The Air Station Ghosts.




“Mysterious sightings and spooky goings on have been part and parcel of Montrose’s history since World War I.”
Since Lt Desmond Arthur’s fatal crash on 27th May 1913 many sightings of ‘ghostly apparitions’ have been attributed to him. The controversy surrounding the official findings of the crash, initially put down to a shoddy repair then overturned and stating ’stunt flying’ as the cause, was thought to be the reason behind the visitations.
There are several accounts from a Major Foggin, a rational type of man, giving detailed accounts on numerous occasions. Shortly after a report published just before Christmas of 1916 exonerating Lt Arthur, another appearance was recorded and then everything seemed to go quiet until the onset of the Second World War.

With the advent of war, there came a whole new batch of mysterious happenings at Montrose.

 Sightings of mysterious ‘bi-plane’ flights when no such aircraft was stationed at Montrose  Ghostly airmen adorned in flying suit & goggles  Ghost riders in the sky (reported in the Scottish Daily Express May 1963)  A black Labrador has been seen following members around the museum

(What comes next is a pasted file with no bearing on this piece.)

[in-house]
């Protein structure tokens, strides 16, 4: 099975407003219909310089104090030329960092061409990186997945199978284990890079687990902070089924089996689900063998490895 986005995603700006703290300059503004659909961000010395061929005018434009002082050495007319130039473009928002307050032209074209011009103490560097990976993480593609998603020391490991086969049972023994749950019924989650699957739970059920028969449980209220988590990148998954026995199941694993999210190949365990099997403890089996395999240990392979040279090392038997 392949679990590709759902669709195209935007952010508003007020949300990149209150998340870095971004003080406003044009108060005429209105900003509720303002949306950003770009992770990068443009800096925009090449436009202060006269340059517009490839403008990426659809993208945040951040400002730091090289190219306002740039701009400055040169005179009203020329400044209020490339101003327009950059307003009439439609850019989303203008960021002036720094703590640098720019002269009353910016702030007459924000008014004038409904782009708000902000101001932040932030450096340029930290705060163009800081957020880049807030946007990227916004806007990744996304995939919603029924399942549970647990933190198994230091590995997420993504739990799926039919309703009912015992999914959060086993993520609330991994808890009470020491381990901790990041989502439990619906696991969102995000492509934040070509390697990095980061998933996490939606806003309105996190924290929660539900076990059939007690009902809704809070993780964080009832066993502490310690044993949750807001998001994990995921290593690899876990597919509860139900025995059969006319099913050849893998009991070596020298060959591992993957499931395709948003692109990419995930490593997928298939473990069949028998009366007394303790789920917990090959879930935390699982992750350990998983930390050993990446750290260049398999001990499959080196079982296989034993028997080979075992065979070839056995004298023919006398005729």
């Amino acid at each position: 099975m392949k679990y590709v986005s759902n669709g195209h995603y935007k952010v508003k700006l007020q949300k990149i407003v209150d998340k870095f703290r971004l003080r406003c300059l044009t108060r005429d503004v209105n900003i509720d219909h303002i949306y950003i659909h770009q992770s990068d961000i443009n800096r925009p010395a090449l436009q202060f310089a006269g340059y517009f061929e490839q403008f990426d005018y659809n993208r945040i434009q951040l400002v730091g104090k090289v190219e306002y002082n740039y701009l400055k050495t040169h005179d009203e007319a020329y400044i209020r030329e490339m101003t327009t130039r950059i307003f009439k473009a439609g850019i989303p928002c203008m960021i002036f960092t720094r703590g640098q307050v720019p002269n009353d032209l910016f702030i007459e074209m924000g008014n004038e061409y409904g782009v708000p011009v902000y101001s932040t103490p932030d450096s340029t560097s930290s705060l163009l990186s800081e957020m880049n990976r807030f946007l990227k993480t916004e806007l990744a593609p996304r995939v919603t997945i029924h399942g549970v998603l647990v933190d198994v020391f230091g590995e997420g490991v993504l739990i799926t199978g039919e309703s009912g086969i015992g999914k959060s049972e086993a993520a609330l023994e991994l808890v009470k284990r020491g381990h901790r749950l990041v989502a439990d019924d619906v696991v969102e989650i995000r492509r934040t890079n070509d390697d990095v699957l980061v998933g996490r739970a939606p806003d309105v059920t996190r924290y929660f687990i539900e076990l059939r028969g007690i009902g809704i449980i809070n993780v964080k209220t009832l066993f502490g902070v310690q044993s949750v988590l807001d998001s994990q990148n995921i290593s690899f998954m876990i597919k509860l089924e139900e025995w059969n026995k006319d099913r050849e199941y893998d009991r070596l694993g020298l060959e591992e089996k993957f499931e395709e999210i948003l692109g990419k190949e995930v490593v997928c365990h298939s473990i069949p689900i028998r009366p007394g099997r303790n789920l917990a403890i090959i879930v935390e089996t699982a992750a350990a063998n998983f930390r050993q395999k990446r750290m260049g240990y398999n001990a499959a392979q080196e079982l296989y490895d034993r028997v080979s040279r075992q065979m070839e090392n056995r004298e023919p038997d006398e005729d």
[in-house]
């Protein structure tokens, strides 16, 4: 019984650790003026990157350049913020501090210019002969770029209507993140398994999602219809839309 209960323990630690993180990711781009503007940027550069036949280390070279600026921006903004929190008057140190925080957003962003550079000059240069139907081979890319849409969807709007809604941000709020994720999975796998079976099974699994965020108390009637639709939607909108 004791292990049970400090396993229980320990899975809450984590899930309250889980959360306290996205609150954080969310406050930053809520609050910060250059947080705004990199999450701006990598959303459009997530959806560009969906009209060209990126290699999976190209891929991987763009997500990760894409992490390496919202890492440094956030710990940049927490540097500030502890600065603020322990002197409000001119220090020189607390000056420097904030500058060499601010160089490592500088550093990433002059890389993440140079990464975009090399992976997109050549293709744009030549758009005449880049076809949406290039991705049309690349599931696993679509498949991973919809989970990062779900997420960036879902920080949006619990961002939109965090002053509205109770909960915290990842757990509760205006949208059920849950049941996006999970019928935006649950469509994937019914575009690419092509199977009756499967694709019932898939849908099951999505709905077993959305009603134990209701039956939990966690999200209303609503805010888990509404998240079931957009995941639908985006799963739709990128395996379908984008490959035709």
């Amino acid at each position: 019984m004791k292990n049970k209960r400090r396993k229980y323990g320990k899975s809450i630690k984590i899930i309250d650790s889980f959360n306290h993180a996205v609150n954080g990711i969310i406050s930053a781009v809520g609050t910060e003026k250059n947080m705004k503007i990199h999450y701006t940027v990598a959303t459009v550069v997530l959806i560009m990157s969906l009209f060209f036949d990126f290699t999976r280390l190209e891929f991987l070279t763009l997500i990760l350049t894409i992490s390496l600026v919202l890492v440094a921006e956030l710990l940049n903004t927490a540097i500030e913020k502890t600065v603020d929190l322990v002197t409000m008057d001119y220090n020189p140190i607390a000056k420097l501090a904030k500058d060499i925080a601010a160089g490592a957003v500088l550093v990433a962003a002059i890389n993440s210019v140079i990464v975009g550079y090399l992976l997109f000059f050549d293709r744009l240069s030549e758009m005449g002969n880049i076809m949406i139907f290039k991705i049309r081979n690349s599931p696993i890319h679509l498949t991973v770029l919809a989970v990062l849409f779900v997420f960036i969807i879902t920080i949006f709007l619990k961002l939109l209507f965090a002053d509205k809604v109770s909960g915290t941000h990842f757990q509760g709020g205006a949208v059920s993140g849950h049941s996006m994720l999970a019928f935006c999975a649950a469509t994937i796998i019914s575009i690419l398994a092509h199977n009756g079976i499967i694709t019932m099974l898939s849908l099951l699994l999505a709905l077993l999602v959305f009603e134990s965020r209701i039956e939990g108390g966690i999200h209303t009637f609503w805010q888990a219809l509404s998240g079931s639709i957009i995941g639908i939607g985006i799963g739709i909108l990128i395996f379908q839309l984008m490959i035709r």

As with any good ghost story, there are always instances of sightings and unusual happenings, many are eyewitness accounts, some are spooky encounters or drawn coincidences while some the stuff of modern urban myths and legends.

Opening Times

The Air Station is open from April to October, Wednesday to Saturday, 10am - 4pm.
Open Sundays all year round from 12pm to 4pm.
Other times by arrangement.

Entry via Broomfield Road, follow tourist 'brown' signs
Telephone: 01674 678222 (answerphone).